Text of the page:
Month: May 2020

Introduction to the Site

Perestroika Poster (1985)

Perestroika. Glasnost’. Acceleration. Democracy (1985). From 17 Moments in Soviet History

This is the course website for History 3644, 20th-Century Russia, taught at Virginia Tech in the spring semester of 2020. This course began as a hybrid course built around regular face-to-face meetings as well as asynchronous work on individual blogs, which are syndicated to this site for discussion and curated into regular research digests.

A Look At The March Referendum: What Did it Mean for the Soviet State?

Openness and restructuring When Mikhail Gorbachev embarked on his crusade of reforms and unleashed the forces of “Glasnost” and “Perestroika” he had confidence in the nationality policy of the Soviet State, and therefore felt comfortable opening up Soviet society to a wide range of economic change and political discord. However, Gorbachev soon found himself inContinue reading “A Look At The March Referendum: What Did it Mean for the Soviet State?”

Baltic Independence

Having been forcefully occupied and integrated by the Soviet Union as per the Molotov-Ribbentrop pact of 1939, the Baltic nations of Estonia, Latvia, and Lithuania were not incredibly loyal to the Soviet Union. From 1940 onward, Moscow underwent Sovietization policies … Continue reading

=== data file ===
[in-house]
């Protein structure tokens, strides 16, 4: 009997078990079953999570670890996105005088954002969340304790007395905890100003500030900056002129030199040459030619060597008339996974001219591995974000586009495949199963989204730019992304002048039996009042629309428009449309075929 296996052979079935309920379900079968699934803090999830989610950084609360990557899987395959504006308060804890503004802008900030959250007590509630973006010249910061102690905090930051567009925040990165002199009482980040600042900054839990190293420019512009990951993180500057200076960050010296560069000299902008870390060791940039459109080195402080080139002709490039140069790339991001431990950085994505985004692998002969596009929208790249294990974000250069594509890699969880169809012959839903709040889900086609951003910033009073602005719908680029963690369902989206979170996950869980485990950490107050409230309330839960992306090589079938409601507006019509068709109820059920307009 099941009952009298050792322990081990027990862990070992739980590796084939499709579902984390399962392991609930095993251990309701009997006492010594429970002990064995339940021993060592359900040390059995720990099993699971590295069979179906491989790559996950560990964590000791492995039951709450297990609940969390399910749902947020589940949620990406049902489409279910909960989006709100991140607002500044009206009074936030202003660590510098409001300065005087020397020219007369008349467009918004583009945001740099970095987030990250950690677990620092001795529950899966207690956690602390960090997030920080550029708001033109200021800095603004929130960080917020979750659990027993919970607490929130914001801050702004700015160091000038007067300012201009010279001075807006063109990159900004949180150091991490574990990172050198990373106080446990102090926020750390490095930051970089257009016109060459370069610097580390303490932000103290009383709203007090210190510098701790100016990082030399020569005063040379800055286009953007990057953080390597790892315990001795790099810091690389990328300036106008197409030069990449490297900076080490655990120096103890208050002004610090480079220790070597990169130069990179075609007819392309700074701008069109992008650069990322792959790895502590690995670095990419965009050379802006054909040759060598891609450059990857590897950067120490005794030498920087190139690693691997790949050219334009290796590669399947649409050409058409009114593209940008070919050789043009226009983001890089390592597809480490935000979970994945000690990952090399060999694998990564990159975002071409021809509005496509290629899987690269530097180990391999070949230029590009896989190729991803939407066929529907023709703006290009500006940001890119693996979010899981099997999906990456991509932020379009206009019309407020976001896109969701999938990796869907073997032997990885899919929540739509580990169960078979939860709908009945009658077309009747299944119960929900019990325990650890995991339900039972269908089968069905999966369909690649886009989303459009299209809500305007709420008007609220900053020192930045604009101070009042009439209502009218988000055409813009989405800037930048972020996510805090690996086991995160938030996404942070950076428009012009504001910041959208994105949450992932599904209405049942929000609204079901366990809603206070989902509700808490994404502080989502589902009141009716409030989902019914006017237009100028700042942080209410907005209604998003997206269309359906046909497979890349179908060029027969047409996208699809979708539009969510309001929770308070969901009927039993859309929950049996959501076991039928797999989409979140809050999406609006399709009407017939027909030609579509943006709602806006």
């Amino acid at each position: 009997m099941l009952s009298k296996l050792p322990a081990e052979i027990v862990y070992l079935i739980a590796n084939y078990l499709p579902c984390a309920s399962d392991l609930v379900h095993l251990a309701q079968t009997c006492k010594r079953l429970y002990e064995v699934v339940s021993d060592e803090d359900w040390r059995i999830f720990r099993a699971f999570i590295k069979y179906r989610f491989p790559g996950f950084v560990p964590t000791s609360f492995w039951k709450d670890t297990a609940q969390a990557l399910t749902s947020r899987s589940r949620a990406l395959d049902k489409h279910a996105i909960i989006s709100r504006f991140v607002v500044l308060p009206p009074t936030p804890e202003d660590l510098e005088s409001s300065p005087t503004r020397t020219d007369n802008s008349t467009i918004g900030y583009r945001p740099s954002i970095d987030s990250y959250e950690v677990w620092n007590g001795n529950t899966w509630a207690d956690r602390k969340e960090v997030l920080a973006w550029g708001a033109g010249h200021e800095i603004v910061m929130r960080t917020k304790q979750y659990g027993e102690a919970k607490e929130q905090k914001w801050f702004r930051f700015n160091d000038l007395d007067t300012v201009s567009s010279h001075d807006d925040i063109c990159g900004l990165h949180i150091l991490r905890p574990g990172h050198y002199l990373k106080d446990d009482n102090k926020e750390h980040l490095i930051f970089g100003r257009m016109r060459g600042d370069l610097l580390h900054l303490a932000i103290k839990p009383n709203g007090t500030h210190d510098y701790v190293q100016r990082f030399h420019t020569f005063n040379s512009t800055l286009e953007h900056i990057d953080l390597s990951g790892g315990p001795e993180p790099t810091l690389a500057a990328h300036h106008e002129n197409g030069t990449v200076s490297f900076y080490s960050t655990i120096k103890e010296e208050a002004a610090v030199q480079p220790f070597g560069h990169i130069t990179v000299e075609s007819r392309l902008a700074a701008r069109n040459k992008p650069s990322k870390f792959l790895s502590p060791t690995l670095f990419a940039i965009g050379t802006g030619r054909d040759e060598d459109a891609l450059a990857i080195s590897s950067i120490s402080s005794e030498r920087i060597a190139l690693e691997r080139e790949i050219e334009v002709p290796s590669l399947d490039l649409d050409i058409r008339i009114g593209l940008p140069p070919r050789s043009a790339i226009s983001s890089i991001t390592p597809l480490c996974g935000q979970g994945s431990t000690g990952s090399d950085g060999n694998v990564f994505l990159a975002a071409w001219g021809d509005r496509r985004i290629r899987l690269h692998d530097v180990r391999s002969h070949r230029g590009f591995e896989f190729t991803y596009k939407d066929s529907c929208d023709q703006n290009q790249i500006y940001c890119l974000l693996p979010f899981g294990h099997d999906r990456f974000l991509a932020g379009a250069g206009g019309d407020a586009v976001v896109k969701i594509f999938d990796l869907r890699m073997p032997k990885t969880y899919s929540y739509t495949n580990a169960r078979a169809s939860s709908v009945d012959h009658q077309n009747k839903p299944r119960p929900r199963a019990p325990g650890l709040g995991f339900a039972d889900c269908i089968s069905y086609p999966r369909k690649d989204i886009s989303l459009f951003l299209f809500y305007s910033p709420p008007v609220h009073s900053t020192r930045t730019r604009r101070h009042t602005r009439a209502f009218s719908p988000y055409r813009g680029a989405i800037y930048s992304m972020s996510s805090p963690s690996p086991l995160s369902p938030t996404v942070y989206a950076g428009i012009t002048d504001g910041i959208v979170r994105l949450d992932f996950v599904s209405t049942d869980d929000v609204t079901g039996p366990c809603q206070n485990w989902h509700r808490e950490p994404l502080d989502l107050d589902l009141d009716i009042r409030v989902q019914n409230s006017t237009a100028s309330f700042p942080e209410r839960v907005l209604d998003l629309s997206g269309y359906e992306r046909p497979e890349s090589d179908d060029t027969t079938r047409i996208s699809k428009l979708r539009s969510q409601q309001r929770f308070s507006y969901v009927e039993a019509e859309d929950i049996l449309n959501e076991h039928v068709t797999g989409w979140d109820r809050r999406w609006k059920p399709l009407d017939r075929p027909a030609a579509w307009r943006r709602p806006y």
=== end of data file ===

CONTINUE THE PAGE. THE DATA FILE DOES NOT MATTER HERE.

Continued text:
The Sobering of Society: The Effect of the Anti-Alcohol Movement on the Family

In 1895, when Gorbachev launched his anti-alcohol campaign, his goal was to create a better society by limiting the consumption of alcohol. He took extreme measures to reduce alcohol consumption, such as limiting shops that sold alcohol, destroying vineyards, and reducing the production of alcohol significantly. Certainly Gorbachev’s campaign had several positive effects. The stateContinue reading “The Sobering of Society: The Effect of the Anti-Alcohol Movement on the Family”

The Dry Law

In many countries, alcohol is used during celebrations among family, get together with friends, and other hospitality purposes but when used in moderation. Alcohol generated an enormous revenue from indirect taxes for the Soviet Union and in 1979 the state received twenty-five billion rubles in taxes from alcohol beverage. (Anti-Alcohol Campaign) Even though alcohol is …

Continue reading “The Dry Law”

Chernobyl Meltdown: Russia’s Most Iconic Disaster

The Chernobyl Meltdown is one of the most well known nuclear disasters around the world. This particular disaster occurred in 1986 where a lack of knowledge and a poorly put together experiment caused Reactor 4 to quickly become unstable and blow the containment lids sky high further allowing the secretion of radiation into the atmosphere […]

The End of An Era?

The Soviet Union by 1991 was in complete disarray and decline. General Secretary Mikhail Gorbachev, taking over in 1985, had done much to try and reform the Soviet Union in order for it to keep pace with the West. However, the declining economy and the opposition by hard-line members of the Communist Party of Soviet […]